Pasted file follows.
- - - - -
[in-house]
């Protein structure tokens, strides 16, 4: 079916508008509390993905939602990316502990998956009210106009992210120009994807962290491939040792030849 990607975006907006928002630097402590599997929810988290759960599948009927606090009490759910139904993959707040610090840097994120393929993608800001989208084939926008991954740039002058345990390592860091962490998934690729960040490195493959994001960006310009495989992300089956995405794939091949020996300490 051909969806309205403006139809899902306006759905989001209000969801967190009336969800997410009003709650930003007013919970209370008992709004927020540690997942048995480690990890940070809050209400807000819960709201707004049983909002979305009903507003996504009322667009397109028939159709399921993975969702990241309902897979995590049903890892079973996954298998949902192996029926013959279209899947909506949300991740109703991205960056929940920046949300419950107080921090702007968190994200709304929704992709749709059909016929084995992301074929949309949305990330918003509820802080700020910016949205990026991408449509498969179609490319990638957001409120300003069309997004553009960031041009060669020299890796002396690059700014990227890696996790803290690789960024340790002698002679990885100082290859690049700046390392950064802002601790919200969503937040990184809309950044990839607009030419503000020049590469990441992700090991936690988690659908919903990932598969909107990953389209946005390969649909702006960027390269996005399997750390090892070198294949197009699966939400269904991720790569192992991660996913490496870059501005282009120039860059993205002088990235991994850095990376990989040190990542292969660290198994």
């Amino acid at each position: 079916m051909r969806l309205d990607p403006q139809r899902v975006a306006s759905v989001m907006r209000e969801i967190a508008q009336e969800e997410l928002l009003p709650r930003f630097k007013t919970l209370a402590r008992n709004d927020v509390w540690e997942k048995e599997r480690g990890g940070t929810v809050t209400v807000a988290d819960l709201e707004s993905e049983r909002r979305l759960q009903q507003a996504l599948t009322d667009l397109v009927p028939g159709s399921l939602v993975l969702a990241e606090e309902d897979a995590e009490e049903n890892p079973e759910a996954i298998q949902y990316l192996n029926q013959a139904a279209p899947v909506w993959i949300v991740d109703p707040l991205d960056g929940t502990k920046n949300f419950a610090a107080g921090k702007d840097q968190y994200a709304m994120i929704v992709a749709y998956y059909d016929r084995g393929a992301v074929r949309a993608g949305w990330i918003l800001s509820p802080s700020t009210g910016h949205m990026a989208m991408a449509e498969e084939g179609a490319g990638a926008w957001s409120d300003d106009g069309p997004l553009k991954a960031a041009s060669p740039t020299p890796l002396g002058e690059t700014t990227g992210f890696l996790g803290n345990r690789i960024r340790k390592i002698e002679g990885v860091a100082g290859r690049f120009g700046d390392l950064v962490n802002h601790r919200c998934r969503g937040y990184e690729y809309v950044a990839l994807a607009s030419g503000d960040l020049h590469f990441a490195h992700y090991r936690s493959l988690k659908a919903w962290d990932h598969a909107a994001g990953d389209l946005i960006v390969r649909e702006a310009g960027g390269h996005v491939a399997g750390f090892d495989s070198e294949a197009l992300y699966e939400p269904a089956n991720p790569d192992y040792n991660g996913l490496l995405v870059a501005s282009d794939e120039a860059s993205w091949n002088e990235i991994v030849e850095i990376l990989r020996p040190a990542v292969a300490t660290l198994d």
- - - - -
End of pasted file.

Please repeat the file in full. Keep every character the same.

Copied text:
[in-house]
């Protein structure tokens, strides 16, 4: 079916508008509390993905939602990316502990998956009210106009992210120009994807962290491939040792030849 990607975006907006928002630097402590599997929810988290759960599948009927606090009490759910139904993959707040610090840097994120393929993608800001989208084939926008991954740039002058345990390592860091962490998934690729960040490195493959994001960006310009495989992300089956995405794939091949020996300490 051909969806309205403006139809899902306006759905989001209000969801967190009336969800997410009003709650930003007013919970209370008992709004927020540690997942048995480690990890940070809050209400807000819960709201707004049983909002979305009903507003996504009322667009397109028939159709399921993975969702990241309902897979995590049903890892079973996954298998949902192996029926013959279209899947909506949300991740109703991205960056929940920046949300419950107080921090702007968190994200709304929704992709749709059909016929084995992301074929949309949305990330918003509820802080700020910016949205990026991408449509498969179609490319990638957001409120300003069309997004553009960031041009060669020299890796002396690059700014990227890696996790803290690789960024340790002698002679990885100082290859690049700046390392950064802002601790919200969503937040990184809309950044990839607009030419503000020049590469990441992700090991936690988690659908919903990932598969909107990953389209946005390969649909702006960027390269996005399997750390090892070198294949197009699966939400269904991720790569192992991660996913490496870059501005282009120039860059993205002088990235991994850095990376990989040190990542292969660290198994």
């Amino acid at each position: 079916m051909r969806l309205d990607p403006q139809r899902v975006a306006s759905v989001m907006r209000e969801i967190a508008q009336e969800e997410l928002l009003p709650r930003f630097k007013t919970l209370a402590r008992n709004d927020v509390w540690e997942k048995e599997r480690g990890g940070t929810v809050t209400v807000a988290d819960l709201e707004s993905e049983r909002r979305l759960q009903q507003a996504l599948t009322d667009l397109v009927p028939g159709s399921l939602v993975l969702a990241e606090e309902d897979a995590e009490e049903n890892p079973e759910a996954i298998q949902y990316l192996n029926q013959a139904a279209p899947v909506w993959i949300v991740d109703p707040l991205d960056g929940t502990k920046n949300f419950a610090a107080g921090k702007d840097q968190y994200a709304m994120i929704v992709a749709y998956y059909d016929r084995g393929a992301v074929r949309a993608g949305w990330i918003l800001s509820p802080s700020t009210g910016h949205m990026a989208m991408a449509e498969e084939g179609a490319g990638a926008w957001s409120d300003d106009g069309p997004l553009k991954a960031a041009s060669p740039t020299p890796l002396g002058e690059t700014t990227g992210f890696l996790g803290n345990r690789i960024r340790k390592i002698e002679g990885v860091a100082g290859r690049f120009g700046d390392l950064v962490n802002h601790r919200c998934r969503g937040y990184e690729y809309v950044a990839l994807a607009s030419g503000d960040l020049h590469f990441a490195h992700y090991r936690s493959l988690k659908a919903w962290d990932h598969a909107a994001g990953d389209l946005i960006v390969r649909e702006a310009g960027g390269h996005v491939a399997g750390f090892d495989s070198e294949a197009l992300y699966e939400p269904a089956n991720p790569d192992y040792n991660g996913l490496l995405v870059a501005s282009d794939e120039a860059s993205w091949n002088e990235i991994v030849e850095i990376l990989r020996p040190a990542v292969a300490t660290l198994d």